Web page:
Book Value of Equity Per Share (BVPS)

Search Dictionary

Definition of 'Book Value of Equity Per Share (BVPS)'

The book value of equity per share (BVPS) is a financial ratio that measures a company's book value per share of common stock. It is calculated by dividing the company's total shareholders' equity by the number of its outstanding common shares.

The book value of equity is the value of a company's assets minus its liabilities. It is a measure of the company's net worth. The number of outstanding common shares is the number of shares of common stock that are currently held by shareholders.

The BVPS is a useful metric for investors because it provides a measure of a company's financial health. A high BVPS indicates that a company has a strong balance sheet and is in a good financial position. A low BVPS, on the other hand, can indicate that a company is in financial trouble.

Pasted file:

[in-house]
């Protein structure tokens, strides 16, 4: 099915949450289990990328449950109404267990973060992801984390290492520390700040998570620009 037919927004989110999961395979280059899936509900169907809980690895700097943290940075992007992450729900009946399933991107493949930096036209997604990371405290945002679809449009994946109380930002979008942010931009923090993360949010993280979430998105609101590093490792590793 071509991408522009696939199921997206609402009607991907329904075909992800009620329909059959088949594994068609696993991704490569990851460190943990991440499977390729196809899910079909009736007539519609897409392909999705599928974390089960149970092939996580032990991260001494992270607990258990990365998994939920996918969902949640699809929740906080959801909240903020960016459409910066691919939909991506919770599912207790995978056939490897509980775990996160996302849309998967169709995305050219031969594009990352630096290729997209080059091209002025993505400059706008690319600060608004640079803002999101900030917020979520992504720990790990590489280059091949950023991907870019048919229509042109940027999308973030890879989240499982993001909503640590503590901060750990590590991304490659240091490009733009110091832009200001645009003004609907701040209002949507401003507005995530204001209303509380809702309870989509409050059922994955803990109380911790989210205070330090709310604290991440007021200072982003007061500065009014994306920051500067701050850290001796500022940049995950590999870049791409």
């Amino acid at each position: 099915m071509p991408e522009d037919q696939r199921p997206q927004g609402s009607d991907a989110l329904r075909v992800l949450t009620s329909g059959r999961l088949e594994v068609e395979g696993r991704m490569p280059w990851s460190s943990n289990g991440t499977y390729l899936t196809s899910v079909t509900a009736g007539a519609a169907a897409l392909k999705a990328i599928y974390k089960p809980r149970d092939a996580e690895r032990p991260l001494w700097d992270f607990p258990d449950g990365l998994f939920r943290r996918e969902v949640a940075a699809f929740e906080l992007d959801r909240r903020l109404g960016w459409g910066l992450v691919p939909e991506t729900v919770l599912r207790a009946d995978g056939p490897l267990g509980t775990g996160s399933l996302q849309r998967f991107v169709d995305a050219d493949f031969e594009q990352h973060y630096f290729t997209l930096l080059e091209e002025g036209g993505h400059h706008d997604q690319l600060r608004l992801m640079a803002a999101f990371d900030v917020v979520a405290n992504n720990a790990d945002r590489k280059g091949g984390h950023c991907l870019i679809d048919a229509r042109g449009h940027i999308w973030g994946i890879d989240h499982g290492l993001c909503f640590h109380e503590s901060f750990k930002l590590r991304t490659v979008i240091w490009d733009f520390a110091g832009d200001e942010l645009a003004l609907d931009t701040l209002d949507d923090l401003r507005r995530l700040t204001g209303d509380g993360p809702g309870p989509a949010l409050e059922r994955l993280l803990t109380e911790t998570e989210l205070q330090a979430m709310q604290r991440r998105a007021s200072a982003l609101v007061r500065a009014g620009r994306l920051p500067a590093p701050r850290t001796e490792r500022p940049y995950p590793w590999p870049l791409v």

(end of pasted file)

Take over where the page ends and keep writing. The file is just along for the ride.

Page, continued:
The BVPS can be used to compare companies within the same industry. A company with a higher BVPS than its competitors is generally considered to be in a stronger financial position. However, it is important to note that the BVPS is only one measure of a company's financial health. Other factors, such as earnings and cash flow, should also be considered when evaluating a company's financial health.

Here are some additional points to keep in mind when using the BVPS:

* The BVPS is based on historical cost, which may not reflect the current market value of a company's assets.
* The BVPS does not take into account intangible assets, such as goodwill and patents.
* The BVPS can be manipulated by companies through accounting practices.

Overall, the BVPS is a useful metric for investors, but it should be used in conjunction with other financial ratios to get a more complete picture of a company's financial health.

Do you have a trading or investing definition for our dictionary? Click the Create Definition link to add your own definition. You will earn 150 bonus reputation points for each definition that is accepted.

Is this definition wrong? Let us know by posting to the forum and we will correct it.